You can catch your breath, hold your breath, wait with bated breath, be out of breath, and have bad breath!

No matter what you do with it, your breathing not only fuels your body and steadies your mind, it also acts as a metaphorical measure of your current state. Sometimes you may need to slow things down, withdraw, set up your defenses. Other times it may be appropriate to pump things up and breathe new life into a project, people, or a system.

How are you breathing now? Does your breathing direct the way you live or does the world around you drive the way you breathe? And, most importantly, which do you prefer?

If you have ideas about that, please ! In the meantime, you may be intrigued by these related quotes:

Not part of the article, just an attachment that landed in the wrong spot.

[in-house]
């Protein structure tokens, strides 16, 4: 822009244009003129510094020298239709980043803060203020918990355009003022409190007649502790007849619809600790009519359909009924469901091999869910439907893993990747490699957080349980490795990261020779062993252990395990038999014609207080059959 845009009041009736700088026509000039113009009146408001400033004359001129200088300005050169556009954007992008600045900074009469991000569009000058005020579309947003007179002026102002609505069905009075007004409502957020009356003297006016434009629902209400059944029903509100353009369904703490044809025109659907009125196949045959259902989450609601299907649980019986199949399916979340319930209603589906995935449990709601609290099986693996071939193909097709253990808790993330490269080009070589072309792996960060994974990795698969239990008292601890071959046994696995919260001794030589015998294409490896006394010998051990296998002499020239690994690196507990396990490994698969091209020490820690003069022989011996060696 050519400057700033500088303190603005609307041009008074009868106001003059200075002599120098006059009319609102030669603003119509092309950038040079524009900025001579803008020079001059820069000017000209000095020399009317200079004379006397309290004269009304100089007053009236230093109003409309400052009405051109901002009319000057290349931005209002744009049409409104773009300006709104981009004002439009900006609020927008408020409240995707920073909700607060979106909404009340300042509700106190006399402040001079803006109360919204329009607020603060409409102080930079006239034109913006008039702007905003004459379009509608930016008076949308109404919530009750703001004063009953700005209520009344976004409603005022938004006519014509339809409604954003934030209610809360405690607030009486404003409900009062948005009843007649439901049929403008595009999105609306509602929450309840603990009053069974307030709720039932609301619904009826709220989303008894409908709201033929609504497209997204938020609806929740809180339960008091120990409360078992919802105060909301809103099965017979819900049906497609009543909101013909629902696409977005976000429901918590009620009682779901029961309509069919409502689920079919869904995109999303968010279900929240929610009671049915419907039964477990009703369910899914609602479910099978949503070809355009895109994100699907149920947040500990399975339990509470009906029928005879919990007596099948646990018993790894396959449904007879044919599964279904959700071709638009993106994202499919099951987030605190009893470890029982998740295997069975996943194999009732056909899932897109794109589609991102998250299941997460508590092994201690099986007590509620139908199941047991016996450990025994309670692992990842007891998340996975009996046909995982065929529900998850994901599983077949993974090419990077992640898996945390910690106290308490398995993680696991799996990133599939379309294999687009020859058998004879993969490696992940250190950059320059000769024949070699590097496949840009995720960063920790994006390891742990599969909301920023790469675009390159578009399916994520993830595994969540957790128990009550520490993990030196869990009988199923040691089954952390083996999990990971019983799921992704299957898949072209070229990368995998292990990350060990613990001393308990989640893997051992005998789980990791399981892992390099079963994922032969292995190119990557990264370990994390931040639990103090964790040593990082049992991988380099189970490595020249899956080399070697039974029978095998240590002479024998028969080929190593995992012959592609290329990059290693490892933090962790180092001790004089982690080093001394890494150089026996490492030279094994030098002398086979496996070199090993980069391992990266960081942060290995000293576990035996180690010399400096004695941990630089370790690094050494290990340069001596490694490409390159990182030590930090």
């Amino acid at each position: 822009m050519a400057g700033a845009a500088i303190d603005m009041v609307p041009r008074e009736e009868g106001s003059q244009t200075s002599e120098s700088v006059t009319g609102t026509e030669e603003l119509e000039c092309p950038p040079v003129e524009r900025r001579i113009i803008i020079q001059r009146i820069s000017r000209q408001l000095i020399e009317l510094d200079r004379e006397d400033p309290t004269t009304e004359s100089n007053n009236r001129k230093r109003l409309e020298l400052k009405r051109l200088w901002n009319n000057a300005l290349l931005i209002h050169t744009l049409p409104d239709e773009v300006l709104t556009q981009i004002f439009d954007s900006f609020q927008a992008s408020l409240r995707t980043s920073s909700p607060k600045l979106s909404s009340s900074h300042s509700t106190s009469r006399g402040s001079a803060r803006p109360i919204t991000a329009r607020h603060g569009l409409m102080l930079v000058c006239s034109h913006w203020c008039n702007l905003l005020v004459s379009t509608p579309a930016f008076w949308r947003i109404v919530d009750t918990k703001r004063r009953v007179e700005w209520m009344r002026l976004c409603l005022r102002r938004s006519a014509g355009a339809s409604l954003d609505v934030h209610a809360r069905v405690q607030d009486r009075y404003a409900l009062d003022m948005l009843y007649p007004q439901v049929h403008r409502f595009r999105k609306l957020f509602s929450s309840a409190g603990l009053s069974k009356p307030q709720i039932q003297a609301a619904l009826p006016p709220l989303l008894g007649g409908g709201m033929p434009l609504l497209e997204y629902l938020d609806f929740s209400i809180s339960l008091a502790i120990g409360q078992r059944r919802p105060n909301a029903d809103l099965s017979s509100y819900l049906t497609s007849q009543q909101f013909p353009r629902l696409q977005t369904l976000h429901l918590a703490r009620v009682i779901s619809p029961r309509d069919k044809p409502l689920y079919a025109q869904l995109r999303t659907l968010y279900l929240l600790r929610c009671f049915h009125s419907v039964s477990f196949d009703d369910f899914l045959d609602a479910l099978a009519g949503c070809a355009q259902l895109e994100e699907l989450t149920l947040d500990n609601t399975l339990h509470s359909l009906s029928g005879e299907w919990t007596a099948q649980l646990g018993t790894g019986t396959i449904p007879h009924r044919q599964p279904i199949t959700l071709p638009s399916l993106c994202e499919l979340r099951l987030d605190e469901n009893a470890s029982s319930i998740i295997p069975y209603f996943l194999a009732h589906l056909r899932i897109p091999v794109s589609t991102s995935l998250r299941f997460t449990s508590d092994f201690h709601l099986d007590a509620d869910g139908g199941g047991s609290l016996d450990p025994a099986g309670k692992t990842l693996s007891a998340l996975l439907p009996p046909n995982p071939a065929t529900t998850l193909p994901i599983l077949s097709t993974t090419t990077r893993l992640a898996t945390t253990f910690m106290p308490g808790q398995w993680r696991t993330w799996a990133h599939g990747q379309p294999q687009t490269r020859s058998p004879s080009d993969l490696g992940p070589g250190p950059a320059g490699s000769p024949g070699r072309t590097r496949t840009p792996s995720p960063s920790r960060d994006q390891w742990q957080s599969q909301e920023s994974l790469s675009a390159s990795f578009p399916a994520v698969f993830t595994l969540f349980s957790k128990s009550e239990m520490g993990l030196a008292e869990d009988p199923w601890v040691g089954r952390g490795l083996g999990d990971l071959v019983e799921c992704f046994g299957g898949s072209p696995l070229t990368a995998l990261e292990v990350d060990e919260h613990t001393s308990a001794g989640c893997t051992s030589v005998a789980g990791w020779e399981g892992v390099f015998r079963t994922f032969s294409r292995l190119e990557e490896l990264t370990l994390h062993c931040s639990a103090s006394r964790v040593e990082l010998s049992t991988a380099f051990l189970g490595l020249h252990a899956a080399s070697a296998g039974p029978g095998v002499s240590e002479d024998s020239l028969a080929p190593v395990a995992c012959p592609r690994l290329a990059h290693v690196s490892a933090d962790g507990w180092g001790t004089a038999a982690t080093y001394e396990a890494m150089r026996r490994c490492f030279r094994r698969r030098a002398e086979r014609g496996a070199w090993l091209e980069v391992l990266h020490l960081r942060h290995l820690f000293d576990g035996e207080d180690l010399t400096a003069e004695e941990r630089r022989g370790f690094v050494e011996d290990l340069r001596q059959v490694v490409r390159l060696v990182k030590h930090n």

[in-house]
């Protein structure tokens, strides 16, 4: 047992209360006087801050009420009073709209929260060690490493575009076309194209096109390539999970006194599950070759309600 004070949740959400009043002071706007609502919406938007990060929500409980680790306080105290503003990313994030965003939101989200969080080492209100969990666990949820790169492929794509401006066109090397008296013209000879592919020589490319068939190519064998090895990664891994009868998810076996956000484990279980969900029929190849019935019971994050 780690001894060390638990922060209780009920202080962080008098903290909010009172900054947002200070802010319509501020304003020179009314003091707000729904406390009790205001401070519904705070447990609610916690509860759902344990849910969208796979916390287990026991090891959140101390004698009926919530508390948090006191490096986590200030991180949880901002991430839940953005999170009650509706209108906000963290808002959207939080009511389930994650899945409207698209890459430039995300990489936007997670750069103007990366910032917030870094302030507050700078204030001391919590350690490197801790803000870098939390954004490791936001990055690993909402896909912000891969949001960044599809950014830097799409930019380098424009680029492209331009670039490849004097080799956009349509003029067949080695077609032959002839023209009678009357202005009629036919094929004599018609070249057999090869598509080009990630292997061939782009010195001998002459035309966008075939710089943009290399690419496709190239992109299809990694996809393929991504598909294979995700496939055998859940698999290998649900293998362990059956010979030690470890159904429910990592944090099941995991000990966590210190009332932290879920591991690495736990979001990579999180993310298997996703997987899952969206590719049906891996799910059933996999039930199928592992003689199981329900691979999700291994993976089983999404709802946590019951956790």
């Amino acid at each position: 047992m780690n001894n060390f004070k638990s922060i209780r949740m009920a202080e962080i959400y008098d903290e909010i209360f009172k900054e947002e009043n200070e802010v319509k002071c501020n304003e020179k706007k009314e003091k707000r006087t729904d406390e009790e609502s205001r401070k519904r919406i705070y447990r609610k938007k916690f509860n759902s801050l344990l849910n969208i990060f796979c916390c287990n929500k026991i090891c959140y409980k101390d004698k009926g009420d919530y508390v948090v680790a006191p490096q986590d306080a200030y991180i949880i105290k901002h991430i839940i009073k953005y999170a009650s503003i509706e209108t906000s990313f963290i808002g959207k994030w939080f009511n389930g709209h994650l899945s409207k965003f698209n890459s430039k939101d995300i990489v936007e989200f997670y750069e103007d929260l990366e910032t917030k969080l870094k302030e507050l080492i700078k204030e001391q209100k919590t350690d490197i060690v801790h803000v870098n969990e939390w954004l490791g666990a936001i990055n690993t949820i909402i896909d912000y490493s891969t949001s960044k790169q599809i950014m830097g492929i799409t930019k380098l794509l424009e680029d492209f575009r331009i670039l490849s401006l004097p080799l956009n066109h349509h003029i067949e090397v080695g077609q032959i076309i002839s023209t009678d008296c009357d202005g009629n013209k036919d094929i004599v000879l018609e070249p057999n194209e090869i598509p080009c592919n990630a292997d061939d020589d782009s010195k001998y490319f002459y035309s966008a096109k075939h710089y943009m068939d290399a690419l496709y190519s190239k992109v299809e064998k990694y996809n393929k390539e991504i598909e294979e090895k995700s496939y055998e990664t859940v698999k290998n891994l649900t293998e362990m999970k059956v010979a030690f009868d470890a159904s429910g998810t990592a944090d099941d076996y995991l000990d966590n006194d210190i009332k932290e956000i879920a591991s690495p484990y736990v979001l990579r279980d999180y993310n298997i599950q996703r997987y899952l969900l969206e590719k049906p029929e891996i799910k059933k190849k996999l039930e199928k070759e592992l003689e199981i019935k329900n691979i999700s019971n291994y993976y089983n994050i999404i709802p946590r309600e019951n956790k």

Always first draw fresh breath after outbursts of vanity and complacency. -Franz Kafka

Space is the breath of art. -Frank Lloyd Wright

All good writing is swimming under water and holding your breath. -F. Scott Fitzgerald

You're never promised your next breath.- Lenny Kravitz

Fear is excitement without breath. -Robert Heller

A human being is only breath and shadow. -Sophocles

After all, computers crash, people die, relationships fall apart. The best we can do is breath and reboot. -Sarah Jessica Parker



Don't Hold Your Breath
How long can you hold your breath? You probably don't worry about it that much. Breath holding competitions were an activity of our youth, a way to entertain ourselves in the back seat of the car on long trips. But here's a way you can use bated breath to help people think about change and the the degree of resistance they may have to it. Use this activity to demonstrate that change is as natural as breathing. It only becomes a problem when we resist.